The menopause can be an extremely difficult time for many women, taking both a physical and emotional toll. How it affects each individual woman varies greatly, with some women experiencing only a few symptoms and in a mild form, and others finding them detrimental to their daily life. Symptoms
range from brittle nails, digestive problems and breast pain to loss of libido, dizziness and depression. Many women feel that as inevitable stage in the ageing process they must simply ‘get on with it’ and are therefore reluctant to seek medical help. However, while there is no ‘cure’ for the menopause, there are ways of managing the symptoms – and a trip to see your GP would be a good first step. Perhaps the most commonly described symptoms are those of hot flushes, joint pains and hair loss – so what is going on in your body and what can you do about it?
What is causing the hair loss?
Thinning hair, which can be part of pattern baldness
, affects an estimated 40% of menopausal women, often inducing a degree of emotional trauma. Some women first notice hairs in the plughole after a shower, others become aware of a widening parting. The levels of the female hormone oestrogen – essential to hair growth – dip during the menopause, and levels of testosterone rise, inhibiting the hair follicles and making the hair that does grow, grow thinner. An iron deficiency can also trigger hair loss so ask your GP to check your ferritin levels. Adopting a diet rich in iron and protein, both of which promote healthy hair, can help counter peri-menopausal hair loss and your GP may suggest an iron supplement. Others ways of looking after your hair at this time include: using a gentle shampoo; avoiding over-styling and excessive brushing; and regular scalp massages and exercise – both of which boost circulation to the scalp, encouraging follicle regeneration.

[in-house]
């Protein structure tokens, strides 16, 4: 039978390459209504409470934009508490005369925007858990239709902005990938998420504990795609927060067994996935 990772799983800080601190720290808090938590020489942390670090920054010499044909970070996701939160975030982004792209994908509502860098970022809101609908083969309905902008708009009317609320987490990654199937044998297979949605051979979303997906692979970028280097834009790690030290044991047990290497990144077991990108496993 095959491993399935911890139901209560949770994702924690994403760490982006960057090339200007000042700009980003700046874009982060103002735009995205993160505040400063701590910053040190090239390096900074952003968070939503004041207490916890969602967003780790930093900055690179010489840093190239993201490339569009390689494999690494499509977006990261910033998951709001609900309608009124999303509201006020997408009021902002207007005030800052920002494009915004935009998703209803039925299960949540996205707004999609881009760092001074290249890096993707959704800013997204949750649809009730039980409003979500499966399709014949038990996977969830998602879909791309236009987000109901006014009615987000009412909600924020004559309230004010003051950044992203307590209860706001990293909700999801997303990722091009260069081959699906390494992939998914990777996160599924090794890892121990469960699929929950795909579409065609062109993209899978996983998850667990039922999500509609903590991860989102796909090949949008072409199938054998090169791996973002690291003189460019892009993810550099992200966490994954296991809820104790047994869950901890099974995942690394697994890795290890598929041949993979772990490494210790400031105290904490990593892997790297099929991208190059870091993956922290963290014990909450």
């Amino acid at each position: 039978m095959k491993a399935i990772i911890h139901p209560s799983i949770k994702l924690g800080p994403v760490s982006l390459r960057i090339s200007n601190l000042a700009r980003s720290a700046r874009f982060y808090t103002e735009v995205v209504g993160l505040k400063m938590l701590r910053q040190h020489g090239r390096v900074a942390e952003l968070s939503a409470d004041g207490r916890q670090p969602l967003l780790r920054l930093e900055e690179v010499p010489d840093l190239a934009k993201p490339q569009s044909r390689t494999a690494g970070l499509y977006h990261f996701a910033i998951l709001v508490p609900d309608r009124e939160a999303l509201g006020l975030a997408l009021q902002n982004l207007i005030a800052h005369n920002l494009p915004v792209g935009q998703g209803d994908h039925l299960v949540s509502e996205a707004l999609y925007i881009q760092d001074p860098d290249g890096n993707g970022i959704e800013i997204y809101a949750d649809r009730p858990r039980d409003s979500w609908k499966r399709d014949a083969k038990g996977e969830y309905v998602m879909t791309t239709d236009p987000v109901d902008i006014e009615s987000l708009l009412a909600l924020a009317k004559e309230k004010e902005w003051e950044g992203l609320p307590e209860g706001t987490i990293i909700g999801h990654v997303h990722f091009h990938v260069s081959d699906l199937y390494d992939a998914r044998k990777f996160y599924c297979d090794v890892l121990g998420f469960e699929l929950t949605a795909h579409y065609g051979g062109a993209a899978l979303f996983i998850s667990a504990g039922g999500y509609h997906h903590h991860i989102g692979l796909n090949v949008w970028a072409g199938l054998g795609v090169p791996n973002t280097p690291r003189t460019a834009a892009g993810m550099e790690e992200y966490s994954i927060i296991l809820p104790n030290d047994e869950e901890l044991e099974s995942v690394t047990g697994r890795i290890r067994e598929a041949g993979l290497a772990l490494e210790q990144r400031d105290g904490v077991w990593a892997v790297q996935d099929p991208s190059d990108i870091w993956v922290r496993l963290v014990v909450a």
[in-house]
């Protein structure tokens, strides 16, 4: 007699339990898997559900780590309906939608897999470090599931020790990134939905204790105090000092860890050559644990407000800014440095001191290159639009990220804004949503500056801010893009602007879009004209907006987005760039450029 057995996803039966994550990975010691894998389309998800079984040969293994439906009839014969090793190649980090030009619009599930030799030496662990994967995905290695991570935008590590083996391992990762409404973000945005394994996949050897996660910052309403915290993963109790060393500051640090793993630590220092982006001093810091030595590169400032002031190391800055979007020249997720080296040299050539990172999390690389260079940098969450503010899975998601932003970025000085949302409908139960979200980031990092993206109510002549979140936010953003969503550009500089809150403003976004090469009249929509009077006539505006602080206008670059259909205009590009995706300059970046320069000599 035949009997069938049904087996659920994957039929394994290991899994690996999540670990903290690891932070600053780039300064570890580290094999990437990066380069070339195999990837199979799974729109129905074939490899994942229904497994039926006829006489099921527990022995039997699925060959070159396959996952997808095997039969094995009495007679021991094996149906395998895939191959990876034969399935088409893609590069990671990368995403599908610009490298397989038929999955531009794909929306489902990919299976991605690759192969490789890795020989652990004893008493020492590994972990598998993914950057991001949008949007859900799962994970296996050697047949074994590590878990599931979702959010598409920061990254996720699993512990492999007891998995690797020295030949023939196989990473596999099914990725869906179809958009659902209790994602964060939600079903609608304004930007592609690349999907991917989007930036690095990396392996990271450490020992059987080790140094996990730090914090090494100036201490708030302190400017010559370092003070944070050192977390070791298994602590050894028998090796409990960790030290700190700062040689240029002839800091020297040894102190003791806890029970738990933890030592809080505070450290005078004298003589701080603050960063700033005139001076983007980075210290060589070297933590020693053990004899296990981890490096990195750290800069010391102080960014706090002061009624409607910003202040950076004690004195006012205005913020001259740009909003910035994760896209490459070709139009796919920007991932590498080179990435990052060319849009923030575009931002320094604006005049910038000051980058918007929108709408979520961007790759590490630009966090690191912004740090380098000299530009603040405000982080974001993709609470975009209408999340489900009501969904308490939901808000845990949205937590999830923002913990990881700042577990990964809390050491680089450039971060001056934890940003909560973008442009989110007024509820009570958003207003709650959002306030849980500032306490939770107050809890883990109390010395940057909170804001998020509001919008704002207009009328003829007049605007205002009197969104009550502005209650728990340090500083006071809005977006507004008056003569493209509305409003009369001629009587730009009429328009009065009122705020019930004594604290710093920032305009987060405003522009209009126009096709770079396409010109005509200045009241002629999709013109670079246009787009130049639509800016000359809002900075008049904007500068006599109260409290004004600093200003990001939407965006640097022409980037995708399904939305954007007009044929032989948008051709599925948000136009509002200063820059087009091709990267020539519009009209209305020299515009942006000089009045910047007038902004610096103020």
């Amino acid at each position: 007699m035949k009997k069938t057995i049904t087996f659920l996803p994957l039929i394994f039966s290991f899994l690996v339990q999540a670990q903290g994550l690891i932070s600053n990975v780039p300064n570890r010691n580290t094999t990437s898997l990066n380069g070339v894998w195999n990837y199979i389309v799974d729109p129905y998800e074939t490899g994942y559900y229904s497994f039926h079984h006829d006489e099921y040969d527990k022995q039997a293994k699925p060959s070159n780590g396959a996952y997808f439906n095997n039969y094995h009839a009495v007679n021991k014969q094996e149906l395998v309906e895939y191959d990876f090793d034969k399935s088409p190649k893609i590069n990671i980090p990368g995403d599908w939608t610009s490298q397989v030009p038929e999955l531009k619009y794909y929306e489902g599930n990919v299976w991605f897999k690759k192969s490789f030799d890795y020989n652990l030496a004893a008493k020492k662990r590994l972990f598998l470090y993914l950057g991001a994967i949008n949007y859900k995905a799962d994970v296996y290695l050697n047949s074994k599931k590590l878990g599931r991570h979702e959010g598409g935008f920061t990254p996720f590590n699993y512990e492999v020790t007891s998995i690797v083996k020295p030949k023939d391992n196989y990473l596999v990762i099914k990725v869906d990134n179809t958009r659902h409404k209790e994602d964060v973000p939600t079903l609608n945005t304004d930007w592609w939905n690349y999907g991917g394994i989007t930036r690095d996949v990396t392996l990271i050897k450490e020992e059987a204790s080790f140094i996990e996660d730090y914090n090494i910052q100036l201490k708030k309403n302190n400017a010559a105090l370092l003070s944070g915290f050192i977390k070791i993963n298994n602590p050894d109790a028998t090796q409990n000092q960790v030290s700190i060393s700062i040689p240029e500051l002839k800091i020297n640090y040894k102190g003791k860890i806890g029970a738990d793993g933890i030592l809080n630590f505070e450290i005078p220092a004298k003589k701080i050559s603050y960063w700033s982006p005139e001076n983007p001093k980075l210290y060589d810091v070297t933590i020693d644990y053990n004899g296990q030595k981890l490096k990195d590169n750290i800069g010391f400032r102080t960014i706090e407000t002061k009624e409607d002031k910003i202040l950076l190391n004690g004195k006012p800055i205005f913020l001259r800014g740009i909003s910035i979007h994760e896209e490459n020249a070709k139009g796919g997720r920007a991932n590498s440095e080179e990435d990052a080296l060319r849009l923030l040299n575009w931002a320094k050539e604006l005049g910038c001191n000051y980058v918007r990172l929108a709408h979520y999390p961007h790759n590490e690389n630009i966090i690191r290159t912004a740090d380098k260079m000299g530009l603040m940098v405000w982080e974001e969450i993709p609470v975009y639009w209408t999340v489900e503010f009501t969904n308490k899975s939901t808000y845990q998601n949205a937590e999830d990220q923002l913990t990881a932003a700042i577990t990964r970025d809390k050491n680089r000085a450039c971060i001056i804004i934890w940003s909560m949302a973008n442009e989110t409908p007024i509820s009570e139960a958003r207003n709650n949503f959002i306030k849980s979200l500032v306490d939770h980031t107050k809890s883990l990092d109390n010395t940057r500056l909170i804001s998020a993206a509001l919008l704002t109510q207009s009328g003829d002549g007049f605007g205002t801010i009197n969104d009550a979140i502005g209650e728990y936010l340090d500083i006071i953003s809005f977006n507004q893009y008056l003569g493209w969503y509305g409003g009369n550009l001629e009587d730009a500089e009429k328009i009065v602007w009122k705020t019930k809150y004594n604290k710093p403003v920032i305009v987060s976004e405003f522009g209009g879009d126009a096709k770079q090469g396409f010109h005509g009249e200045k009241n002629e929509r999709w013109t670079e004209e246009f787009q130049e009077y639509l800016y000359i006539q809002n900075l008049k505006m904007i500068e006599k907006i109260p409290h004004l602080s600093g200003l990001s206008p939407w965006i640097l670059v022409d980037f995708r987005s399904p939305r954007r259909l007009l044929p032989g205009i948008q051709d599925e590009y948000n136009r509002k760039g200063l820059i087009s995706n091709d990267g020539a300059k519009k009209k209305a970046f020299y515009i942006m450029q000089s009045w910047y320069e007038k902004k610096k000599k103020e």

Joints and body temperature are affected by oestrogen, too
Just as with hair loss, changes in oestrogen levels have a role in ‘menopausal arthritis’ and hot flushes. It is believed that one function of oestrogen is to minimise swelling around joints, maintaining the health of the bones and their joints. When levels are low, joints that experience high impact (hips, knees, etc.) may become swollen and painful. Regulating oestrogen through HRT can therefore not only tackle the cause of joint pain but normalise the way the hypothalamus senses body temperature, reducing the occurrence of those debilitating hot flushes.